Rewriting the Financial Playbook

Malcolm Johnson has had a good handle on his money since retiring seven years ago from professional football. The former wide receiver’s NFL career spanned three years with the New York Jets, Cincinnati Bengals, and Pittsburgh Steelers, and one year with the Ottawa Renegades of the Canadian Football League. Johnson, 32, wasn’t a top earner, but he made about $250,000 per season to play the game he loved. Upon leaving professional sports, Johnson’s severance was a lump sum of $30,000.

Johnson made some key financial moves to help himself and his family transition to life beyond football. Even at the height of his pro career, he made the most of every dollar he earned, spent money conservatively, and followed the rule of “pay yourself first,” a lesson he learned from his parents.

Today, Johnson and his wife of nine years, Joanne, have a favorable balance sheet. The Los Angeles couple has positive net worth taking into account their cash savings, investments, and more than a million dollars valued in real estate. However, they still have a sizeable amount of debt–about $1 million, the bulk of which includes two mortgages. The first is a mortgage balance of $450,825 for a 30-year jumbo fixed-rate loan at 6.25% on their current 1,100-square-foot home with three bedrooms, one bath, and separate guest house. They purchased the home for $765,000 in 2006. The second mortgage has a balance of $436,000. They took on a 30-year fixed rate loan at 4.88% earlier this year to finance the purchase of a 3,000-square-foot house, with five bedrooms and four baths. The Johnsons bought their new home, which was in probate, for $545,000. Renovations to the home, which are under way, are estimated at $62,400. The couple set aside the full amount from cash savings for the repairs.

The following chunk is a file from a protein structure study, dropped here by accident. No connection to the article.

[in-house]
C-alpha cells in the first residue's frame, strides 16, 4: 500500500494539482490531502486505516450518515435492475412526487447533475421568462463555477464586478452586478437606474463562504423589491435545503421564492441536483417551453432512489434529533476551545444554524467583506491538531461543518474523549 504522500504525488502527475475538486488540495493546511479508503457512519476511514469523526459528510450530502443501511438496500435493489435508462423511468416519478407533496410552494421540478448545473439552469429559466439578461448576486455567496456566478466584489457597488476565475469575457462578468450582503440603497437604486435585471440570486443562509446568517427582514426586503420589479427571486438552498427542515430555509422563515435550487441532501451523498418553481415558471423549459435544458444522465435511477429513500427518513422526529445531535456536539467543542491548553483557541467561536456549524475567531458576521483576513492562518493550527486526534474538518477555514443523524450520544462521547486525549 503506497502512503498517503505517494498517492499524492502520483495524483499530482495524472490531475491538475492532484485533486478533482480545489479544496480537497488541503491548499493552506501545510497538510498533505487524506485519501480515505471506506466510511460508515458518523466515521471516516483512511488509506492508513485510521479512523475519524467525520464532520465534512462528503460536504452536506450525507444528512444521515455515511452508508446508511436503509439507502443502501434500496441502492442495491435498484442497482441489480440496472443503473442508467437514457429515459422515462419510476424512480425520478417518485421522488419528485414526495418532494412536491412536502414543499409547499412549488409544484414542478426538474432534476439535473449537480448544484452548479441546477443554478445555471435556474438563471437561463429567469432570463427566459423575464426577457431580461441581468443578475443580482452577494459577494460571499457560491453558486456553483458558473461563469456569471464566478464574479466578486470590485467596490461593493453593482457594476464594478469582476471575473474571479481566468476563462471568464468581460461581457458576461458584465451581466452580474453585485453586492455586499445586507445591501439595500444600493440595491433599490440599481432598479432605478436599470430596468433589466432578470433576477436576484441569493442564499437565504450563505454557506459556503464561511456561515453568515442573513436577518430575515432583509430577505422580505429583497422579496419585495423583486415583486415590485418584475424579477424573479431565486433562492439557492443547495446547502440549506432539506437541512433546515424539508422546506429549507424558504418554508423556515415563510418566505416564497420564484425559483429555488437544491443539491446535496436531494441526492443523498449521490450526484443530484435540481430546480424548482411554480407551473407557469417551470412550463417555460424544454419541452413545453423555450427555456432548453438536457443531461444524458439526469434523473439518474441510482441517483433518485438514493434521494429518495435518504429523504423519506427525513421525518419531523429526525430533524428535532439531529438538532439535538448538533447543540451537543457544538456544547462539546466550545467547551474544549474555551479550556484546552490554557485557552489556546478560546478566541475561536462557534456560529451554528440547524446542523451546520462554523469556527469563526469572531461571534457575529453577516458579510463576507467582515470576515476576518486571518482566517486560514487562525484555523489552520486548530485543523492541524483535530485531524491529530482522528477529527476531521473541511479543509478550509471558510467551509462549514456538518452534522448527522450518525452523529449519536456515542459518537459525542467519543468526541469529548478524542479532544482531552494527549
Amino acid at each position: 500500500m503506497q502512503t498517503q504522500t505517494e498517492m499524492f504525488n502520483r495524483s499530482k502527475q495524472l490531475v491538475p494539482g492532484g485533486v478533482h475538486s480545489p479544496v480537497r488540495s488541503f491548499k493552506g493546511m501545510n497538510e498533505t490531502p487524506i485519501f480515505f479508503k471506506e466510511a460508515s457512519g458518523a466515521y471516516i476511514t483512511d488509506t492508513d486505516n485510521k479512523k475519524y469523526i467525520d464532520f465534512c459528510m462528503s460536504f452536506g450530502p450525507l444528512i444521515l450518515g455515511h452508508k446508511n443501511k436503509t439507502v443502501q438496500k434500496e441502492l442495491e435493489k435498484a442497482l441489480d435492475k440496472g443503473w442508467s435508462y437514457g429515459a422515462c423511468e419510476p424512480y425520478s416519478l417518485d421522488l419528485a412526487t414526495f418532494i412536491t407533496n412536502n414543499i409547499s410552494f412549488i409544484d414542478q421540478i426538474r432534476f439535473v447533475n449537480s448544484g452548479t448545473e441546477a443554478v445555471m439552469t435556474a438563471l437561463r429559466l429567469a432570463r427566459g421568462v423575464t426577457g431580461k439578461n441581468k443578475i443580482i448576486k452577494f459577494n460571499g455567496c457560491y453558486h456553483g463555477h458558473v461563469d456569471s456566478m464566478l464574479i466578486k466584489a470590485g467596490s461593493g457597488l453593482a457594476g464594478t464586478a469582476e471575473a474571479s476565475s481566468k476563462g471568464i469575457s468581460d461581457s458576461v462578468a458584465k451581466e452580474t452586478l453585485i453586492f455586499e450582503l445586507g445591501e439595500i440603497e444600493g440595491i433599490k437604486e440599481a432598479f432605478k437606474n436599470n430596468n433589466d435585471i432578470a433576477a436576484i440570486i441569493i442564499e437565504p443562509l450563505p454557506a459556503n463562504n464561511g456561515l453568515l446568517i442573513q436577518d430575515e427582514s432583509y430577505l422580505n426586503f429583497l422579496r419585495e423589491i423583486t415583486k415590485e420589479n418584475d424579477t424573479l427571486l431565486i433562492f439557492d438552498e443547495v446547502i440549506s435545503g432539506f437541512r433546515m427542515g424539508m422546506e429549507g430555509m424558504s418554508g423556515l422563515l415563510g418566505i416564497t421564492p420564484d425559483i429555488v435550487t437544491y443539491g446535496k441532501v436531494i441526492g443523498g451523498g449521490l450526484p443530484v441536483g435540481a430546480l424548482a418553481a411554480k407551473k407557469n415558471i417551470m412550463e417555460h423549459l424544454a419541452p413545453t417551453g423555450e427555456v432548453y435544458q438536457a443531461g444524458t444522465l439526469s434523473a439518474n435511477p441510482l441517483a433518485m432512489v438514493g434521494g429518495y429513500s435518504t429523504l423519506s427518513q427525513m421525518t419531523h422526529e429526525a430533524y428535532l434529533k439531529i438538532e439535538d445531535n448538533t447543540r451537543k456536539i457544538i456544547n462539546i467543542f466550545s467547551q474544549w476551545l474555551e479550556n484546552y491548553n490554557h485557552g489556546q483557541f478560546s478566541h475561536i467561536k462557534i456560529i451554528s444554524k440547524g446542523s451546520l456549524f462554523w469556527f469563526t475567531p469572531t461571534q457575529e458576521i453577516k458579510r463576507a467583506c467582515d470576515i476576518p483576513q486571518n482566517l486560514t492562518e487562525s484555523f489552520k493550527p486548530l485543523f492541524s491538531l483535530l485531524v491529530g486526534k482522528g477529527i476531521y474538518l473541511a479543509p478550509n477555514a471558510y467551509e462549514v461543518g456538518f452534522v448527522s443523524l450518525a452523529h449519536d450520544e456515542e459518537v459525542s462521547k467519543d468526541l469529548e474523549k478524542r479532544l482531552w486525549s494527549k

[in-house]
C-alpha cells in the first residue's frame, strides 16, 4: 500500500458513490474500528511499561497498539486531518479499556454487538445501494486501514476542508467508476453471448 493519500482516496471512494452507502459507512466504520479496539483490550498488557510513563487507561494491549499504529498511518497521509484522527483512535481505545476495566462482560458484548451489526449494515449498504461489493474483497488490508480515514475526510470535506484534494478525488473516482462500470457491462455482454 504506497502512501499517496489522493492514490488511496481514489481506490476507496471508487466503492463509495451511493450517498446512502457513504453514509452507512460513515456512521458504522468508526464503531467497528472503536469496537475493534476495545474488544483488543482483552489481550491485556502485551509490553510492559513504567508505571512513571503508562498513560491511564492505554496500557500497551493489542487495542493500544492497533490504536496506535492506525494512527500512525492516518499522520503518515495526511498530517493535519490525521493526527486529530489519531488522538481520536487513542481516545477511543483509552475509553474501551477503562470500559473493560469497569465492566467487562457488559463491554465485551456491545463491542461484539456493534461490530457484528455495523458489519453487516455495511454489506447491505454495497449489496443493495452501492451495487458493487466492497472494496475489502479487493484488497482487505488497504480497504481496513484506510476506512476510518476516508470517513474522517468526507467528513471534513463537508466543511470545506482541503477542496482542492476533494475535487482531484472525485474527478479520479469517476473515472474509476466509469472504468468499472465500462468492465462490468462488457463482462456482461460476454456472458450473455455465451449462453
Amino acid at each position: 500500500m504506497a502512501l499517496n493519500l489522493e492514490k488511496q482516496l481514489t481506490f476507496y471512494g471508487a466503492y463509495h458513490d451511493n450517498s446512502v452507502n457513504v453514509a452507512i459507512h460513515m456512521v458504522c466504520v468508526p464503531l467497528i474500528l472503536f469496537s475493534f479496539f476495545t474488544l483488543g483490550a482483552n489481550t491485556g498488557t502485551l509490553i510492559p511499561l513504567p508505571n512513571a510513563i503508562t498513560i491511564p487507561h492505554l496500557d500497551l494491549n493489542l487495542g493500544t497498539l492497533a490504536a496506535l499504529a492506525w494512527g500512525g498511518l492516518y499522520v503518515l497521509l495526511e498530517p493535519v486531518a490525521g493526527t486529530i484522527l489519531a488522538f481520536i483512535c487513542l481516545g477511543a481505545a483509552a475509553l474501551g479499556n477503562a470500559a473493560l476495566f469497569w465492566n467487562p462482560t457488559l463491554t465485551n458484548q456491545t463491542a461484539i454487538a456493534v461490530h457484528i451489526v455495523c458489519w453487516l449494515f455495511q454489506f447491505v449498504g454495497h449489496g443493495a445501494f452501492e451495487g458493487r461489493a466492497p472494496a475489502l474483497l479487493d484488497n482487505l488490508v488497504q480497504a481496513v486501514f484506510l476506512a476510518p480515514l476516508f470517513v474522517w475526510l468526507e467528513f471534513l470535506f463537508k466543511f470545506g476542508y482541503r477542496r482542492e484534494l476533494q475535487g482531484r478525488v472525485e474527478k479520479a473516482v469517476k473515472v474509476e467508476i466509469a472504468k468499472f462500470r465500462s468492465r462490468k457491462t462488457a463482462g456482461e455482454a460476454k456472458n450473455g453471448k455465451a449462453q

“We had been looking for a bigger house to accommodate our family [which includes their children, 4-year-old Luke and 6-year-old Kaya] and the likelihood that my mother-in-law will be moving in with us in the next three to five years,” says Malcolm. “The downturn in the real estate market presented a great buying opportunity in Lafayette Square, a gated, family-friendly neighborhood in the heart of Los Angeles.”

The college sweethearts, who attended the University of Notre Dame as undergraduates, have advanced degrees and outstanding education loans. Malcolm earned an M.B.A. from Carnegie Mellon University in 2006. He owes $31,270 on his student loan. Joanne, 33, holds a law degree from the University of Southern California, which she obtained in 2001.

Malcolm’s gross pay is $153,000 as vice president of the commercial real estate finance group at a multinational bank. Joanne recently bid farewell to her position as in-house counsel for an energy drink company. Joanne says she hopes to find a job “that is a good long-term fit, more personally fulfilling, and offers work—life balance.” Before Joanne left her job in January, the couple’s combined household income exceeded $250,000 a year. Living on just Malcolm’s salary, their monthly net is around $8,925. With bills and loan payments adding up to $12,936 a month, the Johnsons now have a $4,011 financial shortfall. They’re dealing with the shortfall by using their savings.

Luke and Kaya’s line item on the monthly budget adds up to about $1,500. This includes Luke’s $950-a-month pre-school bill, as well as various activities, such as gymnastics, basketball, and after-school theatrical plays.